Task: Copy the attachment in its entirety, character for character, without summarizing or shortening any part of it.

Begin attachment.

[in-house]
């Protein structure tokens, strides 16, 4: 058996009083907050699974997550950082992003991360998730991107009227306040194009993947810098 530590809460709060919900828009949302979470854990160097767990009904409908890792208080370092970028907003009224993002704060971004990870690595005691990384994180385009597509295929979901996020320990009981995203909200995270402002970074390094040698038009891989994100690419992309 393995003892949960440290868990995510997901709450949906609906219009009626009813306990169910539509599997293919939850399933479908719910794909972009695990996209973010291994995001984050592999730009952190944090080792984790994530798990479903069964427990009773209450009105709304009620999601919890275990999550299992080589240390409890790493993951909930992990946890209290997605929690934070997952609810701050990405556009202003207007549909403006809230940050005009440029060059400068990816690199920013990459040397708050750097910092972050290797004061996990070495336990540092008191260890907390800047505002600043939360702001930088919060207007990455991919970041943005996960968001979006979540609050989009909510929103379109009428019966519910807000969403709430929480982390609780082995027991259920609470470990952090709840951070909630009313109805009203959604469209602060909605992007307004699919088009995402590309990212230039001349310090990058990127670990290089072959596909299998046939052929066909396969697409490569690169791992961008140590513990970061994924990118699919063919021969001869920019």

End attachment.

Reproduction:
[in-house]
């Protein structure tokens, strides 16, 4: 058996009083907050699974997550950082992003991360998730991107009227306040194009993947810098 530590809460709060919900828009949302979470854990160097767990009904409908890792208080370092970028907003009224993002704060971004990870690595005691990384994180385009597509295929979901996020320990009981995203909200995270402002970074390094040698038009891989994100690419992309 393995003892949960440290868990995510997901709450949906609906219009009626009813306990169910539509599997293919939850399933479908719910794909972009695990996209973010291994995001984050592999730009952190944090080792984790994530798990479903069964427990009773209450009105709304009620999601919890275990999550299992080589240390409890790493993951909930992990946890209290997605929690934070997952609810701050990405556009202003207007549909403006809230940050005009440029060059400068990816690199920013990459040397708050750097910092972050290797004061996990070495336990540092008191260890907390800047505002600043939360702001930088919060207007990455991919970041943005996960968001979006979540609050989009909510929103379109009428019966519910807000969403709430929480982390609780082995027991259920609470470990952090709840951070909630009313109805009203959604469209602060909605992007307004699919088009995402590309990212230039001349310090990058990127670990290089072959596909299998046939052929066909396969697409490569690169791992961008140590513990970061994924990118699919063919021969001869920019």